Her name was Louise. Ms. Louise. I never even learned her last name. She was a friend of my grandmother’s and during my week-long summer visits, we would visit all of her older woman friends. Friends with amazing names like Cleo, Myrtle and Ida Mae Stacy.
Louise was very old (to me, as an eight year old), had light brown hair (presumably dyed), wore glasses, and had a bona fide throne. At least that’s what I thought it was as a child. She had gnarled hands due to severe arthritis and sat in a wing-backed chair on a homemade pedestal with steps to aid her in getting in and out.
All I knew as a child was I wanted a throne like that.
She had more than one candy dish that kept me occupied while her and my Gramma visited–that and the variety of game show options that seemed consistently on or sometimes I just looked at the beautiful cross stitched art that she had created all around her home. How she managed to do all those beautiful stitches with her twisted hands, I’ll never know.
Mostly I remember how sincerely kind she was to me, my siblings, and to my grandmother. Maybe the candy was the factor, and maybe you have to be that nice to have people come visit you, but my memories of her are incredibly sweet.
I’m not entirely clear on why a visit to Louise became a tradition. Maybe my grandmother didn’t know what to do with us during our week-long summer visits after frequenting the library, playing Rack-o, and letting me call the “Time and Weather” number a million times on a *gasp* rotary phone, but somehow we’d inevitably end up visiting Ms. Cleo, Ms. Ida Mae or Ms. Louise.
Was she trying to teach me something? Was she showing me that friendships are so very important? Or were these women, mostly widows, such a lifeline to one another, such wonderful friends that one week was too long to wait?
Or was it because I was so incredibly adorable and well-behaved she felt the need to show me off? I suppose those candy dishes were full upon arrival for a reason. But I will never forget them.
In college a friend and I would regularly visit an older lady—Margaret, I think—who would make us laugh so unbelievably hard. She was as old as dirt, too.
She would tell us stories of when she was young, younger and older. She informed us that our shoes were too masculine, that we should get some cute ones that showed of our beautiful feet. She complained about all the “old people” that lived there, the terrible food and how her physical therapist made her work too hard. I looked forward to seeing her each week. We even exchanged letters once or twice after I transferred schools.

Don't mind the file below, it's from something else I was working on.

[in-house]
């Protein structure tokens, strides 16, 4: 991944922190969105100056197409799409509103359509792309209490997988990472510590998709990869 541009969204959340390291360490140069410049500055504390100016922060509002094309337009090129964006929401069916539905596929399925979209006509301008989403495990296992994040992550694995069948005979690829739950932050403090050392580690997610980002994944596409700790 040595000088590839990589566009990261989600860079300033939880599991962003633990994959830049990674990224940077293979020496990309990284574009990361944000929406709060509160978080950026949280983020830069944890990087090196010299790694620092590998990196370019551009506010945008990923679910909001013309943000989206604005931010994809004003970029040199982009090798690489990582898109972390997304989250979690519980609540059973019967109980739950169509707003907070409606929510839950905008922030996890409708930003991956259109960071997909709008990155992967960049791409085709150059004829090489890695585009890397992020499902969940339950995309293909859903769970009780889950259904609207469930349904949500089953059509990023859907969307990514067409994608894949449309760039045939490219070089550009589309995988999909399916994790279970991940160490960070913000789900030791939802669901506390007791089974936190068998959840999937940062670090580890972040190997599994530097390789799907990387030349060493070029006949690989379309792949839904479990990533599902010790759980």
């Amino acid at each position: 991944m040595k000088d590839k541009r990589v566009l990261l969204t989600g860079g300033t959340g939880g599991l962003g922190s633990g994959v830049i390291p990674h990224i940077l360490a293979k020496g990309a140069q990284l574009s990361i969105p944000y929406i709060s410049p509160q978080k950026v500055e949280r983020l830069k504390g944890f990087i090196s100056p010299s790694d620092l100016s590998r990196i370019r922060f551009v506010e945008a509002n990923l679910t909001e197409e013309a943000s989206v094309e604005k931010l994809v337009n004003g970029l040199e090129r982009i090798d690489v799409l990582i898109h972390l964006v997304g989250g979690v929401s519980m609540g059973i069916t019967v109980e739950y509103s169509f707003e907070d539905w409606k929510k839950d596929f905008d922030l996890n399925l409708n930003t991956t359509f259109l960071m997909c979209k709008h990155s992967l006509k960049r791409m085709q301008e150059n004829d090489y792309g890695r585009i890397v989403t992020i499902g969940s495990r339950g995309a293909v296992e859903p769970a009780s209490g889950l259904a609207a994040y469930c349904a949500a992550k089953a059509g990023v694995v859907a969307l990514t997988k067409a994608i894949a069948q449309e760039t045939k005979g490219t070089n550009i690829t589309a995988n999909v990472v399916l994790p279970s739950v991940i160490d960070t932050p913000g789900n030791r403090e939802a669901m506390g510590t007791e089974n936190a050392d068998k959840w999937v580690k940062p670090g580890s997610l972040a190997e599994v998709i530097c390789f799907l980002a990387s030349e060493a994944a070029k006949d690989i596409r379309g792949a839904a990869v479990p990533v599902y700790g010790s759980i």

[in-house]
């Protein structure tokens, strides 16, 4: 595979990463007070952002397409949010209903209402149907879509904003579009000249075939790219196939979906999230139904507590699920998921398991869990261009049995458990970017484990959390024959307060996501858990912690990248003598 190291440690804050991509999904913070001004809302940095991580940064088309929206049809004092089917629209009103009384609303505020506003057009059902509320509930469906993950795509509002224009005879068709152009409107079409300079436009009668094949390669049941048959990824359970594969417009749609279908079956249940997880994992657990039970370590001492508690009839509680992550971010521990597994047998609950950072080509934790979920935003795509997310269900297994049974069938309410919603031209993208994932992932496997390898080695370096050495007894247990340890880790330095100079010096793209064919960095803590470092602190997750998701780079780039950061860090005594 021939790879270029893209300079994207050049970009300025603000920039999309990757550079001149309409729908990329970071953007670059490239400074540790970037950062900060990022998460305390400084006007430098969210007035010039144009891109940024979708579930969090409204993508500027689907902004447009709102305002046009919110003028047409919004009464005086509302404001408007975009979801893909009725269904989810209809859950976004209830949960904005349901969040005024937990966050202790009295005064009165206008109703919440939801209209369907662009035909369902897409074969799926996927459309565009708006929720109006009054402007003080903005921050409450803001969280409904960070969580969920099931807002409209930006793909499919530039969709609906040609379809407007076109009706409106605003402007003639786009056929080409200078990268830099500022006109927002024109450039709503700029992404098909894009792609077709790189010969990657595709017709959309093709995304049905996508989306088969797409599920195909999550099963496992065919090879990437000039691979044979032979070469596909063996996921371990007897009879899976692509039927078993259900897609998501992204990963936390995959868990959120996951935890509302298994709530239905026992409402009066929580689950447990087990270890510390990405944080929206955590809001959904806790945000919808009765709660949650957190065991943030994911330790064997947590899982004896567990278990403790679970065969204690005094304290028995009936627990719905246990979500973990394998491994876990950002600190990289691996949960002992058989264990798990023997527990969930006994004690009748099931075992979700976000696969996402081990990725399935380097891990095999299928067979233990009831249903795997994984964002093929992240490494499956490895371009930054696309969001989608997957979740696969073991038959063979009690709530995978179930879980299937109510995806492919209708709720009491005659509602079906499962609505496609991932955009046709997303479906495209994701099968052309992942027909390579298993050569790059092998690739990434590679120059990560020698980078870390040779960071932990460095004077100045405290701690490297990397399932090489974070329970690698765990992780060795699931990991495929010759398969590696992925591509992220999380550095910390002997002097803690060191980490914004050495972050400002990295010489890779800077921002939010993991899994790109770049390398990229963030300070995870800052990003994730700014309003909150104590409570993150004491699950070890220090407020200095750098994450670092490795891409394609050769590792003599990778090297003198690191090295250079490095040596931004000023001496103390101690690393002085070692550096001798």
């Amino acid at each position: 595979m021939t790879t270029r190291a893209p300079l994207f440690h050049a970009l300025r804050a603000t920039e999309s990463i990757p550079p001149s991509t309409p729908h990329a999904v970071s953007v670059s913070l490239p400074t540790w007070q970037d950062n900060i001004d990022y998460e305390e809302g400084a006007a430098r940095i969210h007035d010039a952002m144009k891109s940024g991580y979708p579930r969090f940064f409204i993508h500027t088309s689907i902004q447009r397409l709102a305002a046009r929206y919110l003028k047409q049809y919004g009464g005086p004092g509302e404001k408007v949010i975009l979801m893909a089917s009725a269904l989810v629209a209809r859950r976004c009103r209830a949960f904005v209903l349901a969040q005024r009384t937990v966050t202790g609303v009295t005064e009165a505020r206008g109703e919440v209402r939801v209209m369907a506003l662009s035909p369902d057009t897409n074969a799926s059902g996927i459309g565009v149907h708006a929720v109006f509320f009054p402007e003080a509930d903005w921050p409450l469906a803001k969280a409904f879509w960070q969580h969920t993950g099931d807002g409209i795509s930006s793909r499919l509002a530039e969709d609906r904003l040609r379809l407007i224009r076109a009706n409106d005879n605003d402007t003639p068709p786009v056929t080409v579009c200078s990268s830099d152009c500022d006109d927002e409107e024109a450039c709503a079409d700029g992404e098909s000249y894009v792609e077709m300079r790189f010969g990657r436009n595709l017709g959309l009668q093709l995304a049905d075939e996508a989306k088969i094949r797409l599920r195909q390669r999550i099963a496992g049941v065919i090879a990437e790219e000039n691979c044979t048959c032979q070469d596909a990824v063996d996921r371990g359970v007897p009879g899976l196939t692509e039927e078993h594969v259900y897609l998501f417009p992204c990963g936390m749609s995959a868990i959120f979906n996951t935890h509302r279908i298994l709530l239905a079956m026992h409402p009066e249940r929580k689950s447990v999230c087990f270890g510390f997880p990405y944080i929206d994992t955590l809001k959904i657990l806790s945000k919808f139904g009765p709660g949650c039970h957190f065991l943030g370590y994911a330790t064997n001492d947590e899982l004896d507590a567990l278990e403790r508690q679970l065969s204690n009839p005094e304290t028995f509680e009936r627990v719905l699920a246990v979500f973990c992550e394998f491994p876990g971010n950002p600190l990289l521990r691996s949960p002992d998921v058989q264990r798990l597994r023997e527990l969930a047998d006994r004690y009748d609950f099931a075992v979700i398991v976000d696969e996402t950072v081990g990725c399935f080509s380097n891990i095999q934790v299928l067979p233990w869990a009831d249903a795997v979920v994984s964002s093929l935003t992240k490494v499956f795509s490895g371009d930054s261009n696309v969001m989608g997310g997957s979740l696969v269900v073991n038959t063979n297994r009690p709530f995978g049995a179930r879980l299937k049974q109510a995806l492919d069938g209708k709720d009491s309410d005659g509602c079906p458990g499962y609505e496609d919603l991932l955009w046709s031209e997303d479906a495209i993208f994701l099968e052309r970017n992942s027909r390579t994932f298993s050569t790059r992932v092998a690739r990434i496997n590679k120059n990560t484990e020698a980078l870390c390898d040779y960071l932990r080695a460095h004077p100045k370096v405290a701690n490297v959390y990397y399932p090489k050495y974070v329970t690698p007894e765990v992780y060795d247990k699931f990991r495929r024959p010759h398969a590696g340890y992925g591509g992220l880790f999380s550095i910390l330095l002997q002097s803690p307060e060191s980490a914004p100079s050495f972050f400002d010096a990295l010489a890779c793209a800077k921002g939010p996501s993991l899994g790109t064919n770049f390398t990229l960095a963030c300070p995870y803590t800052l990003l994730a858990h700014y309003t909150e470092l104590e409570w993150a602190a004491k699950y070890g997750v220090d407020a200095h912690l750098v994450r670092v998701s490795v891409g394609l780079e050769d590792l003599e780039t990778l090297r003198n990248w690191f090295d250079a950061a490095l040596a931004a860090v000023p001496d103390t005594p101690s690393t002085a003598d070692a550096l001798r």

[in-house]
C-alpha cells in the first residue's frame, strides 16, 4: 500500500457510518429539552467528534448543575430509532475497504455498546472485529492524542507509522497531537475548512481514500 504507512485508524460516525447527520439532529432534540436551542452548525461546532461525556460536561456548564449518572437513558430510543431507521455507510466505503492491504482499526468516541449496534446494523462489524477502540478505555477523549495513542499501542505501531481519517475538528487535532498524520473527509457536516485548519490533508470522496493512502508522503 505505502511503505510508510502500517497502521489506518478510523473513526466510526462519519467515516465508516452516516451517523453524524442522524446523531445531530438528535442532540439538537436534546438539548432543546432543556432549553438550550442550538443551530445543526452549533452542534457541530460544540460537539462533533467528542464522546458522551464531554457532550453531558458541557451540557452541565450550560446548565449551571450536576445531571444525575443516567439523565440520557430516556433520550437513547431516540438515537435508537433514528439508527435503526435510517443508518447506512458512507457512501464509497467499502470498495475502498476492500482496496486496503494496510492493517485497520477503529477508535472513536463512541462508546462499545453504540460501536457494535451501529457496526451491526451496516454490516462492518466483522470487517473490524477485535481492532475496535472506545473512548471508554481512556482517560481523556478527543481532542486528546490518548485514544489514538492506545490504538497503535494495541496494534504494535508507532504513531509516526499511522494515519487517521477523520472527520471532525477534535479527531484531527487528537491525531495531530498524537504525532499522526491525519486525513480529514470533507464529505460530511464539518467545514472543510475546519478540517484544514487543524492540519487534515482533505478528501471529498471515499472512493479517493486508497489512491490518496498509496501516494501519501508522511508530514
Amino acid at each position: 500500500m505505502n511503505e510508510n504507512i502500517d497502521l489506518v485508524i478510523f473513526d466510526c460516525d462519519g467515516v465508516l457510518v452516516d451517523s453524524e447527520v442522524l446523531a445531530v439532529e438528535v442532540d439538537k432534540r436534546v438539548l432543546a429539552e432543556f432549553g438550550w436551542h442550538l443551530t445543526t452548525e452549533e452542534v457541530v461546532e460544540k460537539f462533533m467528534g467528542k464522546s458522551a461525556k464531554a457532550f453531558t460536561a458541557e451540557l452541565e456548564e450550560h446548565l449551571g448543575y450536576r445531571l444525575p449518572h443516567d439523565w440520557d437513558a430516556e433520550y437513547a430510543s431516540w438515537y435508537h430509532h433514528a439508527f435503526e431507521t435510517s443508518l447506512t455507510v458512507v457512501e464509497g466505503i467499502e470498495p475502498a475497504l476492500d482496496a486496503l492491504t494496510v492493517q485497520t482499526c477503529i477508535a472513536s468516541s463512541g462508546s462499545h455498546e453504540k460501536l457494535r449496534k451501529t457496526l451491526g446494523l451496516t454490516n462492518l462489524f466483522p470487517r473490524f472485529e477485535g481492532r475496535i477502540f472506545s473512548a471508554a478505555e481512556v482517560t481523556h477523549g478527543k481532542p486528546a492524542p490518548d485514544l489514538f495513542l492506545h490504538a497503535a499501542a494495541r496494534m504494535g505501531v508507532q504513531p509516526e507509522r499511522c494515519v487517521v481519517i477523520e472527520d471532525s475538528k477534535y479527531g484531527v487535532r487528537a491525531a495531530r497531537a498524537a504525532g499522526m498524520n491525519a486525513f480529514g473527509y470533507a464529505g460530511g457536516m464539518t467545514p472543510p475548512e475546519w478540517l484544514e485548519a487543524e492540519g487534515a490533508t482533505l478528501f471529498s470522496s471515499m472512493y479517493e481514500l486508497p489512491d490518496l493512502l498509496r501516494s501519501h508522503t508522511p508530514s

I will never forget her.
I read recently that many elderly people aren’t afraid of dying so much as being forgotten. I don’t know about you, but that’s the main reason I had children—I figure at least one of them has to remember me occasionally after I am lying 6 feet under. I also hope they have the decency and forethought to pluck the goat hairs off my chin before people parade by my body and notice the creepy hairs on the underside of my face.
No one wants to be forgettable or forgotten, as if the world would be no different or have no change inspired by you had you not been here. Each of us leaves a legacy, an impression on those whose lives we touch. The depth or length of the impression is irrelevant. The over or underwhelming number of impressions is also unimportant.
The point is that YOU are worth remembering. YOU DO make a difference in this world. You are not forgettable or irrelevant.
And so is everyone else.
P.S. If you have an elderly neighbor, acquaintance, or family member–make it a goal to check on them regularly. Offer to help with projects around the home, ask about their life and communicate through your actions and words that they matter and they will not be forgotten. I can’t imagine a better gift to give to another human being than to let them know that they are of worth.
P.P.S. This summer, as I play camp director to my four kiddos as well as traveling thousands of miles around the country visiting family and friends, posts on TPIL might become a bit spotty. I’m giving myself permission to see how summer goes with the website and allowing myself flexibility to post or not post as time with my front row people gets priority. Postings may (or may not!) be more regular over on the FB page: https://www.facebook.com/thepartilove/ until fall. We shall see.
Thank you to those who have subscribed, shared and joined the crew! I am so grateful to have you all here!